Your healthcare organization is filled with people who are making a difference for your patients and their families, and you want to showcase their stories through the media. Maybe you have a patient who wants to share his or her story of strength and determination with the masses; maybe you have a volunteer who is going the extra mile or maybe that state-of-the art piece of equipment that your hospital just put into practice is changing the industry for the better – no matter the story, there’s a way to go about facilitating media interviews, keeping patients in mind.
The most important thing to keep at the forefront when working with the media is patient confidentiality. Be sure your organization has a media release form on file to use anytime a camera, recorder or other multimedia device is used. Not sure when a release should be signed? Err on the side of obtaining a patient signature if there is ever a doubt – common best practice is to have a form signed anytime a patient appears on camera. For example, if an interview is taking place in a corner of the lobby and patients walk through, everyone present and within camera shot would have to fill out a form.
Additionally, always remember that if a person’s medical history or treatment is going to be discussed with the media, a release needs to be signed. Once the media release is signed (assuming you landed your pitch), invite the TV, radio or newspaper crew to your campus or preferred location.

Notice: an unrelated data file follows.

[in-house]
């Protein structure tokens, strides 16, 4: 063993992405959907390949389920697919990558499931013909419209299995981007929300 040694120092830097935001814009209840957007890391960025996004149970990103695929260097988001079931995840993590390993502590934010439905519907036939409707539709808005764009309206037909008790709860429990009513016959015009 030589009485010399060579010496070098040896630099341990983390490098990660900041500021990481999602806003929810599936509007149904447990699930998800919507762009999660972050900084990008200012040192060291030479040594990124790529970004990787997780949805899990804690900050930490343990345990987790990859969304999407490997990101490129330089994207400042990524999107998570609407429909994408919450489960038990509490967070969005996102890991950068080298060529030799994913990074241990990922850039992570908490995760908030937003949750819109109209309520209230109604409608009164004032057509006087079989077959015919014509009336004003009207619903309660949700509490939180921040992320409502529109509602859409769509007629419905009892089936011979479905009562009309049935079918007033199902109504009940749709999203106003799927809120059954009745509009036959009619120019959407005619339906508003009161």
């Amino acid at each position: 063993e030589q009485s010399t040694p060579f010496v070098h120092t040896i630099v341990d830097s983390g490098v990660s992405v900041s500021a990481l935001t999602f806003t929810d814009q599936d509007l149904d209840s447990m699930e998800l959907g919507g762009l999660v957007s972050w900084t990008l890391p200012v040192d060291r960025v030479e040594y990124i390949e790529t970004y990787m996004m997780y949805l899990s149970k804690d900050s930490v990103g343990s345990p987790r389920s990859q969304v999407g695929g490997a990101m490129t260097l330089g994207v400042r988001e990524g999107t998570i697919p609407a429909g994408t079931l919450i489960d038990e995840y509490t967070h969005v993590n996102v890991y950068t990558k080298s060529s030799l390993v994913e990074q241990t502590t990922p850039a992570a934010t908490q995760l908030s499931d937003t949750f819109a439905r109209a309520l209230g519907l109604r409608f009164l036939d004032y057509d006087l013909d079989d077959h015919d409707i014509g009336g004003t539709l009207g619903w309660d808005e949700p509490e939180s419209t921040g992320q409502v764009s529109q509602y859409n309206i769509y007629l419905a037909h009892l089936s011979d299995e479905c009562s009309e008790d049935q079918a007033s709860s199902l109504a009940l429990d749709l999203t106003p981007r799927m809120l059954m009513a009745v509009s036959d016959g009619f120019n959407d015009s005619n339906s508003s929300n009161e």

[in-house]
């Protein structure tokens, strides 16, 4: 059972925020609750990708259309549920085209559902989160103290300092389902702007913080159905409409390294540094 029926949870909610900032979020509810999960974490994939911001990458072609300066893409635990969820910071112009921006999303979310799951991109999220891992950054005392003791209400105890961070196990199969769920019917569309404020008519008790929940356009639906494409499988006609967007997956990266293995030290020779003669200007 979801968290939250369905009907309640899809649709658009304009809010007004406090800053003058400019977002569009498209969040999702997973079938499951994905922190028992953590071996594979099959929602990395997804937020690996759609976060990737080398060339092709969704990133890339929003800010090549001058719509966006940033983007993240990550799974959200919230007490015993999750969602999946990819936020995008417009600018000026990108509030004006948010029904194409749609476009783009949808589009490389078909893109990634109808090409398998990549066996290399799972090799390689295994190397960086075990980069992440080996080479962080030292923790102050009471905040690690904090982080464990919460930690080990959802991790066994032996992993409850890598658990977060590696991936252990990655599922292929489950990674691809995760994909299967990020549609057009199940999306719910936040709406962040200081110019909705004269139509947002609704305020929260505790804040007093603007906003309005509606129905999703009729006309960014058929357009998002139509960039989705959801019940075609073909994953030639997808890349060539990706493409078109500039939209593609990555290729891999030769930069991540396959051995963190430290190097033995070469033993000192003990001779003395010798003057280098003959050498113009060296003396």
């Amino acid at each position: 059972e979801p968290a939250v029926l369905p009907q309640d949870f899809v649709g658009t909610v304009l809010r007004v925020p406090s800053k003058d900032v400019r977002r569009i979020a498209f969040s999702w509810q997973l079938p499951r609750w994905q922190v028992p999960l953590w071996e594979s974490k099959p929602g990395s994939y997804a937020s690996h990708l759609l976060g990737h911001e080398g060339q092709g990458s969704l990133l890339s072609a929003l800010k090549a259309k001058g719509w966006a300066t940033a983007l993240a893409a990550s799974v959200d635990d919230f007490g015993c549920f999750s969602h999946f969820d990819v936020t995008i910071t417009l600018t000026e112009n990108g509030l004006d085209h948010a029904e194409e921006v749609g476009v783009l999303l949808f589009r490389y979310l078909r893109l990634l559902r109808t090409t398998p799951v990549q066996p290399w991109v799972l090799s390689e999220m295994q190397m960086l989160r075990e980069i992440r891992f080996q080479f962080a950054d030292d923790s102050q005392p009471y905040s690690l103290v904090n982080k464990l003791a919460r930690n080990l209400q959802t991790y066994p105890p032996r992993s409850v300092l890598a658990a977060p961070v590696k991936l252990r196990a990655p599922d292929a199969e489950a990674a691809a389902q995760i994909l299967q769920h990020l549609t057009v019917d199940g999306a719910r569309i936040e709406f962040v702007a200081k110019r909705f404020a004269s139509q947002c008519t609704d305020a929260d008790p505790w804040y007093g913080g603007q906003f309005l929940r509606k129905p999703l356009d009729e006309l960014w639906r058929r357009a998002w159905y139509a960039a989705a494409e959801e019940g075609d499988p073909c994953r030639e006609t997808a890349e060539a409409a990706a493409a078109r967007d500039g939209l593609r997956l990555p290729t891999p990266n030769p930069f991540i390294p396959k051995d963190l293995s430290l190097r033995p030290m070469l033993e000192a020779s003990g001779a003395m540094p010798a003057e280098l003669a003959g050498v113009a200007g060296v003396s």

Here are some guidelines to follow next:
- Greet media in the lobby or another predetermined location. Once they are onsite, stay with them to guide them to the interviewee (again, in a predetermined location).
- If it’s a TV news crew, survey the scene once the camera is set up. Make sure other patients won’t be in view of the camera (unless a consent form is signed). Guide other patients or family members around the camera to keep them out of the shots.
- Once the interview concludes, the news crew may want to obtain b-roll footage. Determine areas that are low traffic that can be shot, and monitor the area while the crew films to make sure patients don’t appear on camera if they have not given consent. If the area contains files and medical documents, turn them over on the desk or store them to avoid accidental filming of confidential information.
- Once filming and interviews conclude, escort media back to the lobby or entrance where they were greeted.
By following these guidelines, you’ll keep your patient’s information secure and avoid HIPAA violations.